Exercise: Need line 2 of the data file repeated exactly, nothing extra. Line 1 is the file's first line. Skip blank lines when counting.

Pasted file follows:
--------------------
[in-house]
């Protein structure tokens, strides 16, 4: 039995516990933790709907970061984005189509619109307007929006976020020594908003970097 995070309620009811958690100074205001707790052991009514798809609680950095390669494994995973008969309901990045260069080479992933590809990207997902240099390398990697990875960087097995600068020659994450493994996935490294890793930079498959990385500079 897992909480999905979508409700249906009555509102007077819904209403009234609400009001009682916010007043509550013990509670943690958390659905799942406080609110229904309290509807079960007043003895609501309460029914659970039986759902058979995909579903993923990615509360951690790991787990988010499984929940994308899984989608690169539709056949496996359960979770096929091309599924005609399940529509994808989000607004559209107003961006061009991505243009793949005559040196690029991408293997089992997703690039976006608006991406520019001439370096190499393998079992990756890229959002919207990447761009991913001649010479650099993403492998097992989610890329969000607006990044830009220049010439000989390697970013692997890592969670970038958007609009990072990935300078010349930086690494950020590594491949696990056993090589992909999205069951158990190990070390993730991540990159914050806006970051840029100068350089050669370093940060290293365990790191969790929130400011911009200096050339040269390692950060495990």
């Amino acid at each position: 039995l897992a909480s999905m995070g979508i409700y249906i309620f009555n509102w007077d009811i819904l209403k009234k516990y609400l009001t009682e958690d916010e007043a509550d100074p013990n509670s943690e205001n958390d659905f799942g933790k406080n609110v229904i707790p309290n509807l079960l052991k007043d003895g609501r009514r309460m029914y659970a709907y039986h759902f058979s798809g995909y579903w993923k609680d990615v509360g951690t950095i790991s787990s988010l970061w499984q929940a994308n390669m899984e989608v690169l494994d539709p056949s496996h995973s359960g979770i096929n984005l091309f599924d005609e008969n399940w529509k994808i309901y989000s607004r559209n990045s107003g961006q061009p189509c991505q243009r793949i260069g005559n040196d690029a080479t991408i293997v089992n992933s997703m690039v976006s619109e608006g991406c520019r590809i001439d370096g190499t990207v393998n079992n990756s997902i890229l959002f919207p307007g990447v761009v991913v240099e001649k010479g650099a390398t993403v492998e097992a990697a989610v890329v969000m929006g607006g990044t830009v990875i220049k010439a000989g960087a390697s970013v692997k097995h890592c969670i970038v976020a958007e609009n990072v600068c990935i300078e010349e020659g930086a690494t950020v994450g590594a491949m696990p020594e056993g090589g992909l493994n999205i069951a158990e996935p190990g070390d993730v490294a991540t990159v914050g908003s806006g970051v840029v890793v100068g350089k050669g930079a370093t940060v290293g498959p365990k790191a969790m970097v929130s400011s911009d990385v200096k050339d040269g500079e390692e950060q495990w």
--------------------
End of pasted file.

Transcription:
């Protein structure tokens, strides 16, 4: 039995516990933790709907970061984005189509619109307007929006976020020594908003970097 995070309620009811958690100074205001707790052991009514798809609680950095390669494994995973008969309901990045260069080479992933590809990207997902240099390398990697990875960087097995600068020659994450493994996935490294890793930079498959990385500079 897992909480999905979508409700249906009555509102007077819904209403009234609400009001009682916010007043509550013990509670943690958390659905799942406080609110229904309290509807079960007043003895609501309460029914659970039986759902058979995909579903993923990615509360951690790991787990988010499984929940994308899984989608690169539709056949496996359960979770096929091309599924005609399940529509994808989000607004559209107003961006061009991505243009793949005559040196690029991408293997089992997703690039976006608006991406520019001439370096190499393998079992990756890229959002919207990447761009991913001649010479650099993403492998097992989610890329969000607006990044830009220049010439000989390697970013692997890592969670970038958007609009990072990935300078010349930086690494950020590594491949696990056993090589992909999205069951158990190990070390993730991540990159914050806006970051840029100068350089050669370093940060290293365990790191969790929130400011911009200096050339040269390692950060495990």